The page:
Notice how Rabbi Akiva refers to Hashem as “The Merciful One” and how it says “for the best” not “for the good.” The implication is that this is the very best option, and that Hashem could find no other way of administering the dose of medicine that we need. Keep in mind, that Hashem has all the options available to Him, and yet, this is the option He chose.

An illustration will help bring out this point. Your kid is doing something that is really annoying you, say he’s constantly banging his foot against the table, and it’s driving you nuts.

You have three options.

  1. You can ask him very sweetly, “honey, would you please stop that banging? It’s annoying me.”
  2. You could go over to him and scream at him. “STOP THAT BANGING THIS INSTANT!!!! IT IS DRIVING ME CRAZY!!!!
  3. You could send him to his room for a two hour time-out.

If you knew, that option #1 is all you need to get him to stop, is there any way in the world, you would resort to option #2 or #3?

But if you had asked him politely four of five times, and he has ignored you and continued banging the table, you might find yourself resorting to option #2 or even #3 if he was insolent enough. Not necessarily out of anger or frustration, rather to impress upon him how annoying he is being to you, so that he may stop the offensive behavior.

Similarly, if Hashem knew that a small hint would be sufficient to get our attention, and stop us from doing our annoying, or possibly even offensive or hurtful behaviors, of course He would do that! But, unfortunately, He has sent us many hints that we have either inadvertently or purposely ignored, and thus, we have left Him no choice but to either yell at us, or even give us a slap to wake us up.

This concept is expressed in the following teaching from the Talmud.

(1) תלמוד בבלי מסכת ברכות דף ה/א

אמר רבא ואיתימא רב חסדא אם רואה אדם שיסורין באין עליו יפשפש במעשיו

Rava, and some say it was Rav Chisda, said; If a person sees that he is the subject of suffering, he should inspect his deeds.

When all of a sudden, things start to happen to a person, there is a reason, a message and a purpose.

The Talmud (Brachot 5b) tells the story of Rav Huna, one of the sages of the Talmud, who had four hundred barrels of wine go bad on him. When his colleagues heard about it, a delegation of Rabbis paid him a visit and told him, “Inspect your deeds!” If your wine has gone bad, something is not right. This is not supposed to happen.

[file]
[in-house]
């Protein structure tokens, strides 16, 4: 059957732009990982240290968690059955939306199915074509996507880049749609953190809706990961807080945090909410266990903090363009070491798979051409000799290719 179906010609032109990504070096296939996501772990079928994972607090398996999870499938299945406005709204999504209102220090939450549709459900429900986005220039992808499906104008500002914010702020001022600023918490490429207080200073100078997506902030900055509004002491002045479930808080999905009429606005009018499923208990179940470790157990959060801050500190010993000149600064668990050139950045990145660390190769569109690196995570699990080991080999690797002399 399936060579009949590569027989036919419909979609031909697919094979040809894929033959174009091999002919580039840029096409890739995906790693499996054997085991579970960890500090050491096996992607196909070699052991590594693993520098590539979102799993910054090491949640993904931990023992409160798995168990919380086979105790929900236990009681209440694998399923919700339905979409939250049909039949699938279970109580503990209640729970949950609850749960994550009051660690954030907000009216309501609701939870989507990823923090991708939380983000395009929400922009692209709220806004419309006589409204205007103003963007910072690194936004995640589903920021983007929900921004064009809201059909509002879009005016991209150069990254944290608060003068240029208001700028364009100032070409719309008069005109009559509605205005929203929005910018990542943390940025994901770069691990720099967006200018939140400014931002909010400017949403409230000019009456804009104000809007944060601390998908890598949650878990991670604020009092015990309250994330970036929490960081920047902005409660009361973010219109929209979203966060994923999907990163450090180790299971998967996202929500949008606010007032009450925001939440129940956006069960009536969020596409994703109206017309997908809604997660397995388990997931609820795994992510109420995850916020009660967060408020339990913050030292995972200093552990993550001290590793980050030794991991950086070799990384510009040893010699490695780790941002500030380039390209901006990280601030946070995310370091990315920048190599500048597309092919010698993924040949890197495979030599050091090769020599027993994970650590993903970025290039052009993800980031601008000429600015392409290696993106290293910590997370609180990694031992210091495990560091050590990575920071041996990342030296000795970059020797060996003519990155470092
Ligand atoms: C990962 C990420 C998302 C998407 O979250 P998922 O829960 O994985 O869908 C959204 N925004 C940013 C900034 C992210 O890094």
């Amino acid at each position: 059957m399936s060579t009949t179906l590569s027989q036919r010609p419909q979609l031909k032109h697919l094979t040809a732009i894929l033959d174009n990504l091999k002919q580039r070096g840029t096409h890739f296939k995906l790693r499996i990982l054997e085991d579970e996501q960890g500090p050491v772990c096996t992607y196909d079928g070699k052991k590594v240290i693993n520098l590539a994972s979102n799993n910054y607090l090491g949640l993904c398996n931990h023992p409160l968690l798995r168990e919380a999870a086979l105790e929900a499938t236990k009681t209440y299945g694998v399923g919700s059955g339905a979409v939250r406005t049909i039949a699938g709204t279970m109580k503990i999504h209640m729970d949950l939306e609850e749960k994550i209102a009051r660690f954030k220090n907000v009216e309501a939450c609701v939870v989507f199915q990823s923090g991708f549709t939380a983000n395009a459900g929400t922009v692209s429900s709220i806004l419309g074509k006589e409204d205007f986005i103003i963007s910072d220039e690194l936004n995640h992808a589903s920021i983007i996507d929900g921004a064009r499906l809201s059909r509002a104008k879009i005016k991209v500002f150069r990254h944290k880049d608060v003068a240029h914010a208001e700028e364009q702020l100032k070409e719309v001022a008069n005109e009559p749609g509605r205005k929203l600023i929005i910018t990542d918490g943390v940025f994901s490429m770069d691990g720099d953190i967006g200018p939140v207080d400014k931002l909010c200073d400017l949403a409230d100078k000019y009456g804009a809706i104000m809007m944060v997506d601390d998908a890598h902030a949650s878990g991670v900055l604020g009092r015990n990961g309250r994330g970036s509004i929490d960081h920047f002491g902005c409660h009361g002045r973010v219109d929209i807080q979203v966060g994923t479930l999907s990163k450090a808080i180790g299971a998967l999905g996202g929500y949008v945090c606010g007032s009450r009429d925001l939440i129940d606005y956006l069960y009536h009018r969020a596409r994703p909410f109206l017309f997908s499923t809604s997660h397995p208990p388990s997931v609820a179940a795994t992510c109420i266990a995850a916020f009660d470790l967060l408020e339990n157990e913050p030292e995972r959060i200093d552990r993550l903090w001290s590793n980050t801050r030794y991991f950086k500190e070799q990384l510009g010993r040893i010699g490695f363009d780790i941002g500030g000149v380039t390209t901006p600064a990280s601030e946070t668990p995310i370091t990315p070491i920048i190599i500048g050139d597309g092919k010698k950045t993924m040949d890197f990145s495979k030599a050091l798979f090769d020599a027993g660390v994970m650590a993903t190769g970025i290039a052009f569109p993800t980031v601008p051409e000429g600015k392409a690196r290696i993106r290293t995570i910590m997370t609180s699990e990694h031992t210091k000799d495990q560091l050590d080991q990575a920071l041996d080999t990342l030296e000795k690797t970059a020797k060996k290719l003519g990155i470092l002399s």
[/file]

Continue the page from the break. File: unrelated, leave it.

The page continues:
Rav Huna responded, “Do you suspect me of doing something wrong?”

“Should we then suspect Hashem for bringing a loss upon a person who was did not deserve it?” was the rabbi’s response.

Rav Huna then said, “OK, if anyone has heard of something that I am not doing correctly, let them tell me. “

The rabbis responded, “we heard that you are not giving your sharecropper his share of the stems and branches of the vineyard.”

Rav Huna did not deny the accusation, but explained that he was just trying to offset some of the losses he incurred from the theft of his sharecropper.

The Rabbis explained to him that even though he was reclaiming money that was owed to him, since he had to go about it in a way that violated a law, it was not appropriate.

Rav Huna accepted their criticism and agreed to stop his custom, and in the end, did not suffer a loss from the spoiled wine.

There is another important lesson in the idea that Hashem is like a father who sometimes punishes his child.

As parents, we know that our only purpose and reason for punishing our child is out of concern for their welfare. Even though we understand that our child is going to be very upset at us for what we are doing to him, we are prepared to endure yelling, accusations, and upset, because we understand that as a parent this is our responsibility.

King Solomon said it best when he said in Proverbs: (13,24)


(1) ספר משלי פרק יג

חוֹשֵׂךְ שִׁבְטוֹ שׂוֹנֵא בְנוֹ וְאֹהֲבוֹ שִׁחֲרוֹ מוּסר

One who does not hit his child, really hates him, and one who loves his child, chastises him when he is young.

Imagine a child who hates school, and cries bitter tears every day that he doesn’t want to go to school. The parents give in, and do not insist that their child go to school. The child stays home all day, watches TV and plays video games. He does not learn to read, write, do math or learn any other skill he will need for life. Are they doing their child a favor? Is this good for him? But the kid thinks he has the greatest parents in the world! Think about this. What is he going to think of his parents when he is 35 years old and homeless because he can’t get a job? Were they good parents after all?